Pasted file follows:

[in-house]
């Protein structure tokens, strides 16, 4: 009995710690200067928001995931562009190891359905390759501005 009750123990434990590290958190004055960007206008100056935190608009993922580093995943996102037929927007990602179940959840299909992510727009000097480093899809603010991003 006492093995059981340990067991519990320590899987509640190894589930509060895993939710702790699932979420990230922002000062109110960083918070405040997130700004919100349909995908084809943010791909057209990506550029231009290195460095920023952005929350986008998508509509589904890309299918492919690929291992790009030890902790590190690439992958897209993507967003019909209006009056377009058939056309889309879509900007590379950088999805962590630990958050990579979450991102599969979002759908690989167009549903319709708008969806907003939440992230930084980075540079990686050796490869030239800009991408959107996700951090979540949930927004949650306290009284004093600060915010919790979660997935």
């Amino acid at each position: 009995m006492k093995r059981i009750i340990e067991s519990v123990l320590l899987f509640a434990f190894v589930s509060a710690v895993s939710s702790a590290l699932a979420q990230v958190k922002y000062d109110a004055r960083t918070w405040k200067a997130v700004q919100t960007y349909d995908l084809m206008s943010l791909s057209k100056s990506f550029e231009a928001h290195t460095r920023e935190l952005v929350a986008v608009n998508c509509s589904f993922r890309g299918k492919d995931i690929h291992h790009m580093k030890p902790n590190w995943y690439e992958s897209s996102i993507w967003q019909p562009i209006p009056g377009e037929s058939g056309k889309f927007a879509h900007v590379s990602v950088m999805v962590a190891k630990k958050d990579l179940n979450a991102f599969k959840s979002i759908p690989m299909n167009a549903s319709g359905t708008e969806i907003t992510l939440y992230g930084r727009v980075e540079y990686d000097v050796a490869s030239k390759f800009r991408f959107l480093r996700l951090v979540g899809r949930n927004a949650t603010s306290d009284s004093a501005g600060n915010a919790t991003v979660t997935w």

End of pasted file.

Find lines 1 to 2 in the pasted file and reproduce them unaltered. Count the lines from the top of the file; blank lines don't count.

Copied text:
[in-house]
């Protein structure tokens, strides 16, 4: 009995710690200067928001995931562009190891359905390759501005 009750123990434990590290958190004055960007206008100056935190608009993922580093995943996102037929927007990602179940959840299909992510727009000097480093899809603010991003 006492093995059981340990067991519990320590899987509640190894589930509060895993939710702790699932979420990230922002000062109110960083918070405040997130700004919100349909995908084809943010791909057209990506550029231009290195460095920023952005929350986008998508509509589904890309299918492919690929291992790009030890902790590190690439992958897209993507967003019909209006009056377009058939056309889309879509900007590379950088999805962590630990958050990579979450991102599969979002759908690989167009549903319709708008969806907003939440992230930084980075540079990686050796490869030239800009991408959107996700951090979540949930927004949650306290009284004093600060915010919790979660997935």